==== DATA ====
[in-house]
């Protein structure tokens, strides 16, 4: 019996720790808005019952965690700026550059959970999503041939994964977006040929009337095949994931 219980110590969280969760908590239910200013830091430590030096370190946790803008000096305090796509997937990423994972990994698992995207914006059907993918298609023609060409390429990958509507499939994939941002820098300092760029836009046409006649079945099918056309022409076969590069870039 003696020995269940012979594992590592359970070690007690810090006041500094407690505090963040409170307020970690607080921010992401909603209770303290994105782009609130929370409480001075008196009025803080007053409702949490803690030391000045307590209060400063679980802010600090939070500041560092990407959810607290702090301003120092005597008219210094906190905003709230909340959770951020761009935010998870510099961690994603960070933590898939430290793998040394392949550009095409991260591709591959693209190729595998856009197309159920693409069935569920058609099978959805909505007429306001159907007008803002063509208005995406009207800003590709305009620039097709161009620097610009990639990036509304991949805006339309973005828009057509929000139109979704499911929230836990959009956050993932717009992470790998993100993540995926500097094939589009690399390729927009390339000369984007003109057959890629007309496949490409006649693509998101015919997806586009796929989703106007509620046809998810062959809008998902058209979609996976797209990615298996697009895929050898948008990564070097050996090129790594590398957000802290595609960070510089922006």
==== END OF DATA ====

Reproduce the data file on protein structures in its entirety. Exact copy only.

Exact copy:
[in-house]
């Protein structure tokens, strides 16, 4: 019996720790808005019952965690700026550059959970999503041939994964977006040929009337095949994931 219980110590969280969760908590239910200013830091430590030096370190946790803008000096305090796509997937990423994972990994698992995207914006059907993918298609023609060409390429990958509507499939994939941002820098300092760029836009046409006649079945099918056309022409076969590069870039 003696020995269940012979594992590592359970070690007690810090006041500094407690505090963040409170307020970690607080921010992401909603209770303290994105782009609130929370409480001075008196009025803080007053409702949490803690030391000045307590209060400063679980802010600090939070500041560092990407959810607290702090301003120092005597008219210094906190905003709230909340959770951020761009935010998870510099961690994603960070933590898939430290793998040394392949550009095409991260591709591959693209190729595998856009197309159920693409069935569920058609099978959805909505007429306001159907007008803002063509208005995406009207800003590709305009620039097709161009620097610009990639990036509304991949805006339309973005828009057509929000139109979704499911929230836990959009956050993932717009992470790998993100993540995926500097094939589009690399390729927009390339000369984007003109057959890629007309496949490409006649693509998101015919997806586009796929989703106007509620046809998810062959809008998902058209979609996976797209990615298996697009895929050898948008990564070097050996090129790594590398957000802290595609960070510089922006």